The scenes in the Human world during this time do move a bit slowly and with more detail than necessary. But it does lead up to the point where action starts happening in leaps and bonds.
Over time contact is renewed and the gate to the Hydden world is passed albeit separately for the two. Their journey begins as spring approaches.
One is taken by the police force, the Fyrd, of the Hyddens and the other is attempting a second rescue.
The Hydden world appears one of gloomy despair. Although the ancient city is supposedly ‘free’ it is relatively under the political heel of the Fyrd. It’s damp and under the earth’s surface level. I often wonder why the alternative world is one of such drabness. It doesn’t have to be. After all it takes place in spring
The action is often quite oppressive and you can be forgiven to wonder how anyone will get to the final outcome and for that matter whether or not the sun ever shines.
However the good guys do pop up unexpectedly and put some zest into the place.
Gradually the story becomes more engrossing and you don’t want to put the book down.
The book at times became a bit overwhelming as the points of view swapped around from character to character. But Horwood creates a number of key persons be they Hydden small or Human large and everyone has their own story to tell.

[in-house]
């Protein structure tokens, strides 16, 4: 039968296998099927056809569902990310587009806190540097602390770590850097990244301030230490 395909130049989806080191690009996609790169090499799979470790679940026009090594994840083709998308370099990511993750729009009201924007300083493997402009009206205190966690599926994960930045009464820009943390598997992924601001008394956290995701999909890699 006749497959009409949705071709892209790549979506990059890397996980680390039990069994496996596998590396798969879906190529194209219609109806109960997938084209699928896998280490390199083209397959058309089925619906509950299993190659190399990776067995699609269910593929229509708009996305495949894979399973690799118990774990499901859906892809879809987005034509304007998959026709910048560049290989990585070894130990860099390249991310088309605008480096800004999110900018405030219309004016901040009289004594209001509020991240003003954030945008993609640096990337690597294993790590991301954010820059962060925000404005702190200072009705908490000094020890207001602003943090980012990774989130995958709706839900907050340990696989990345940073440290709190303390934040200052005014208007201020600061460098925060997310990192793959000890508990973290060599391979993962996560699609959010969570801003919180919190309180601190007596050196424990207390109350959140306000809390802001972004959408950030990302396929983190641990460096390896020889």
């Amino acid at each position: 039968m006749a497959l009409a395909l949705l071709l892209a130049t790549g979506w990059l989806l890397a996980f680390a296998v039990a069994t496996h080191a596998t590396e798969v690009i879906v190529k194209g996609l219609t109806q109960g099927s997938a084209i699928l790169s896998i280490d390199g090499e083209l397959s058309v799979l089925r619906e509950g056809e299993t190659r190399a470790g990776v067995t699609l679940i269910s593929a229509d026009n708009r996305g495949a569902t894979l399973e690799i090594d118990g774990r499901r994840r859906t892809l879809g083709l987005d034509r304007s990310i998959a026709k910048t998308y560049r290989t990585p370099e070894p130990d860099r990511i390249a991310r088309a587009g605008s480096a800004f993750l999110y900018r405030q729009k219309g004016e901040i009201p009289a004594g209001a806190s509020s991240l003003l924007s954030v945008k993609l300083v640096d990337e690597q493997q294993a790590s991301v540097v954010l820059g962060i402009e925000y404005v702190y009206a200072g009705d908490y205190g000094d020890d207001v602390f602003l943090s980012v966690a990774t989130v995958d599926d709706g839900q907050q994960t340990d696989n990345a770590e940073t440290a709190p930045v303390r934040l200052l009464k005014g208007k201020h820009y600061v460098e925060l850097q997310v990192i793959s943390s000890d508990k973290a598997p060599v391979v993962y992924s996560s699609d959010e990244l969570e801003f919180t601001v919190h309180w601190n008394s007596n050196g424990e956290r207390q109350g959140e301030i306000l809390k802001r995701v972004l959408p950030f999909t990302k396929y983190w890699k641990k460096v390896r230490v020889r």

But as I got further involved it became much more enjoyable to read and partake in the Hydden culture and backdrop. The various threads intertwined and the purpose really gelled. The overall atmosphere was of dankness, gloom and lots of water and mud. However at some point a bit of humour was introduced and randomly touched on up until the ending.
And at the end the sun did come out and summer was coming. And then the adventure will continue.
The Hydden is Unhydden – Or is It?
I recommend this urban fantasy to anyone who likes this style of fantasy. It has components of Old British Folklore, Celtic tales and High Fantasy, Cross Over fantasy and elements of High Fantasy without the magic. (That is if you feel the presence of Little Folk normal and not magic.)
The seasons from Spring to the end of winter need to flow through the tale so we come full cycle. As three more seasons need to pass in these two conjoining earthen planes, with all the accompanying thrills and spills, William has conveniently provided three more chapters of this fantasy. These are out there and ready to read. As I am late to this quadrology I can read right through the books and not have to remember what happened a year or whatever ago. And this fact is something I really like. I hate having to wait for the next instalment, living on a cliffhanger until the author finishes a series or dies before the end as in other sagas out there.
Now I am going to get and read the rest to see what happens. With luck it will be exciting, fulfilling its potential and touched with the occasional bit of fun. If I have titillated you enough Australian and New Zealand readers might like to visit Booktopia to obtain one or all of the four seasons both in paperback or eBook format.
And everyone can get the eBooks for the all seasons of the year at Kobo.
Comments and suggestions for more reading are very welcome and I await to discover and read the mystery and fun tales you know of.
So everyone relax with a drink in your hand and happy reading.
And maybe if you look hard enough someday you might see a Hydden. If you do please let me know.